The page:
The envelope makes the first impression, so choose a good quality paper with some heft to it. The next important thing should be hand address your invitations, whether by a calligrapher or by the couple. A wedding invitation should arrive looking personal. You want your guests to feel that your heart is in this thing, and that all of the pieces add up to a carefully considered choice. Follow these guidelines in addressing your envelopes to make sure you give your guests a great first impression.Spell out street, avenue, apartment, etc. Spell out state names, unless the state name won’t fit on one line. Mr. and Mrs. Are abbreviated, but spell out Doctor, Use Numerals in addresses.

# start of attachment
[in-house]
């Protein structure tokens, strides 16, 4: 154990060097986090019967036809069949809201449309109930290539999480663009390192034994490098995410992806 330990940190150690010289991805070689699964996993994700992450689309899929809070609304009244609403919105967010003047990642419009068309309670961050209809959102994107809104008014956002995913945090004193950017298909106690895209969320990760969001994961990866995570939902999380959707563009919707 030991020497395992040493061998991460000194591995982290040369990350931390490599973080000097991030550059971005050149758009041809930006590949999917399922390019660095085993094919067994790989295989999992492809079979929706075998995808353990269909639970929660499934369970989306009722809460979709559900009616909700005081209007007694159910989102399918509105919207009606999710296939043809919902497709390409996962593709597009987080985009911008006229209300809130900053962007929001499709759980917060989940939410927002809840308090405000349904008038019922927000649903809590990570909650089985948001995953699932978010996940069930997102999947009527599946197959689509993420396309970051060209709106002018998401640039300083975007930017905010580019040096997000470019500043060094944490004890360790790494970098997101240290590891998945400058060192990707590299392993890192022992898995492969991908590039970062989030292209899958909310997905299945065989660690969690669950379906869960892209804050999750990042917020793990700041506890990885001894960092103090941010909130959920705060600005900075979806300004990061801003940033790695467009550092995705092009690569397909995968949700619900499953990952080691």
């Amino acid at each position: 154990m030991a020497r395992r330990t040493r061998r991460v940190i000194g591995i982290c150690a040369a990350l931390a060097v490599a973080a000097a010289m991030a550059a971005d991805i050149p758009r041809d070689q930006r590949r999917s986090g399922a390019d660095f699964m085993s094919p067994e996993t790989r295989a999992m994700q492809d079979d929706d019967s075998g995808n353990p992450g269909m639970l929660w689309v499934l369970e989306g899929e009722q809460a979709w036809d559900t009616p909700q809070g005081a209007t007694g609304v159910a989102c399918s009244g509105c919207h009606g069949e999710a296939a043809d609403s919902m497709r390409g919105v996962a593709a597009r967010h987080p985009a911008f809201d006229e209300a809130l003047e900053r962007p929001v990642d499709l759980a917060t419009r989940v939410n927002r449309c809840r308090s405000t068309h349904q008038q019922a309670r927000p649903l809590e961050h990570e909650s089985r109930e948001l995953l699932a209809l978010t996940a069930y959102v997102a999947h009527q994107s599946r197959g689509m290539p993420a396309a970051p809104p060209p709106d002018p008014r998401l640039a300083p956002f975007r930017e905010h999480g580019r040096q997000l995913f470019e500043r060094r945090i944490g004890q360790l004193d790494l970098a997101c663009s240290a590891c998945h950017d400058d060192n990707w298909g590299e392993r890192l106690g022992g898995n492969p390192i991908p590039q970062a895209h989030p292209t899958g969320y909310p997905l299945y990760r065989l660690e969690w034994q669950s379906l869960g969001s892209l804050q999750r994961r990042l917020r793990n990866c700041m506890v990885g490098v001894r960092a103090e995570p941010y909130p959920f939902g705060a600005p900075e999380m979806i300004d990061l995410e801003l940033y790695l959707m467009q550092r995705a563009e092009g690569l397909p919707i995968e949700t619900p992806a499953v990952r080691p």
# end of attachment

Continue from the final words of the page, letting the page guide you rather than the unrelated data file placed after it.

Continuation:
The names of married couples belong on the same line, unless there’s a fit issue. The names of an unmarried couple go on two separate lines, with the name of the person you know first; if you know both, put the woman’s name first.The treatment of family invites depends on whether you’re using an inner envelope. If you are, you can simply write the couple’s names on the outer envelope, then go into further detail on the inner envelope, either by stating the children’s names from oldest to youngest, or by writing “family.”If you’re inviting someone with a guest, find out the guest’s name and write it on the envelope. If your guests’ is unsure of who their plus one will be put “and guest.”Write the return address on the back flap of the envelope, even if the post office asks you to put it on the front. Put apartment numbers on a separate line.Use titles and full names for formal invitations. The most formal invitation use middle names, never initials.Medical doctors should get Doctor before their name. Also use tiles with judges, government officials, clergy members, and military officers. If one member of a couple has a title and the other doesn’t the one with the title goes first.